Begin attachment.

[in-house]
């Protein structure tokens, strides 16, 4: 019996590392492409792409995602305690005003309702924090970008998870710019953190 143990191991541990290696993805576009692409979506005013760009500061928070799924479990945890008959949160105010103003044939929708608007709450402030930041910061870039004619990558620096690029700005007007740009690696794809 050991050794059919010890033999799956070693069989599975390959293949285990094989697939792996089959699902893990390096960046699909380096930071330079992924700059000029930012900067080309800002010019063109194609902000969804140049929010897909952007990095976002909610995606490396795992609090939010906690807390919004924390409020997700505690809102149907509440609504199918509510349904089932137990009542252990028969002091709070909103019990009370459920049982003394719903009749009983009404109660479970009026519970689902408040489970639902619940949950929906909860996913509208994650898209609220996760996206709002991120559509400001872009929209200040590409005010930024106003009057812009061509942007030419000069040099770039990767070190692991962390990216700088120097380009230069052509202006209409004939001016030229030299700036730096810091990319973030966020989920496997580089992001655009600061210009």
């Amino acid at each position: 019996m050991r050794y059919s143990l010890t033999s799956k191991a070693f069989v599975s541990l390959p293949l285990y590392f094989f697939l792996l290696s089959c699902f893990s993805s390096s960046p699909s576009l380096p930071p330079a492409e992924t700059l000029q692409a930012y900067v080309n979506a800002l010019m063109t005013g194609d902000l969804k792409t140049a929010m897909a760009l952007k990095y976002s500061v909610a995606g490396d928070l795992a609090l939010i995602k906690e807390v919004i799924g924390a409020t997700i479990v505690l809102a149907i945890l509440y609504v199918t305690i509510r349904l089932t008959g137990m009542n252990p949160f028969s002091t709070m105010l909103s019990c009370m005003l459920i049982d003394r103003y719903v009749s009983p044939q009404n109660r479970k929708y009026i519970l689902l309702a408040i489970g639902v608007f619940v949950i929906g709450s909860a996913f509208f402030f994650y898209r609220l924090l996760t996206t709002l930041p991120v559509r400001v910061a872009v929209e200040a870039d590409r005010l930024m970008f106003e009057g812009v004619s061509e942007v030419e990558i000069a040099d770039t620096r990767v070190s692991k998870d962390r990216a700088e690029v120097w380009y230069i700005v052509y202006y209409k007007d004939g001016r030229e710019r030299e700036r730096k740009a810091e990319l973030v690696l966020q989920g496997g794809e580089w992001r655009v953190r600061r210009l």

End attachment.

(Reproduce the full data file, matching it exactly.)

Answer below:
[in-house]
């Protein structure tokens, strides 16, 4: 019996590392492409792409995602305690005003309702924090970008998870710019953190 143990191991541990290696993805576009692409979506005013760009500061928070799924479990945890008959949160105010103003044939929708608007709450402030930041910061870039004619990558620096690029700005007007740009690696794809 050991050794059919010890033999799956070693069989599975390959293949285990094989697939792996089959699902893990390096960046699909380096930071330079992924700059000029930012900067080309800002010019063109194609902000969804140049929010897909952007990095976002909610995606490396795992609090939010906690807390919004924390409020997700505690809102149907509440609504199918509510349904089932137990009542252990028969002091709070909103019990009370459920049982003394719903009749009983009404109660479970009026519970689902408040489970639902619940949950929906909860996913509208994650898209609220996760996206709002991120559509400001872009929209200040590409005010930024106003009057812009061509942007030419000069040099770039990767070190692991962390990216700088120097380009230069052509202006209409004939001016030229030299700036730096810091990319973030966020989920496997580089992001655009600061210009």
């Amino acid at each position: 019996m050991r050794y059919s143990l010890t033999s799956k191991a070693f069989v599975s541990l390959p293949l285990y590392f094989f697939l792996l290696s089959c699902f893990s993805s390096s960046p699909s576009l380096p930071p330079a492409e992924t700059l000029q692409a930012y900067v080309n979506a800002l010019m063109t005013g194609d902000l969804k792409t140049a929010m897909a760009l952007k990095y976002s500061v909610a995606g490396d928070l795992a609090l939010i995602k906690e807390v919004i799924g924390a409020t997700i479990v505690l809102a149907i945890l509440y609504v199918t305690i509510r349904l089932t008959g137990m009542n252990p949160f028969s002091t709070m105010l909103s019990c009370m005003l459920i049982d003394r103003y719903v009749s009983p044939q009404n109660r479970k929708y009026i519970l689902l309702a408040i489970g639902v608007f619940v949950i929906g709450s909860a996913f509208f402030f994650y898209r609220l924090l996760t996206t709002l930041p991120v559509r400001v910061a872009v929209e200040a870039d590409r005010l930024m970008f106003e009057g812009v004619s061509e942007v030419e990558i000069a040099d770039t620096r990767v070190s692991k998870d962390r990216a700088e690029v120097w380009y230069i700005v052509y202006y209409k007007d004939g001016r030229e710019r030299e700036r730096k740009a810091e990319l973030v690696l966020q989920g496997g794809e580089w992001r655009v953190r600061r210009l």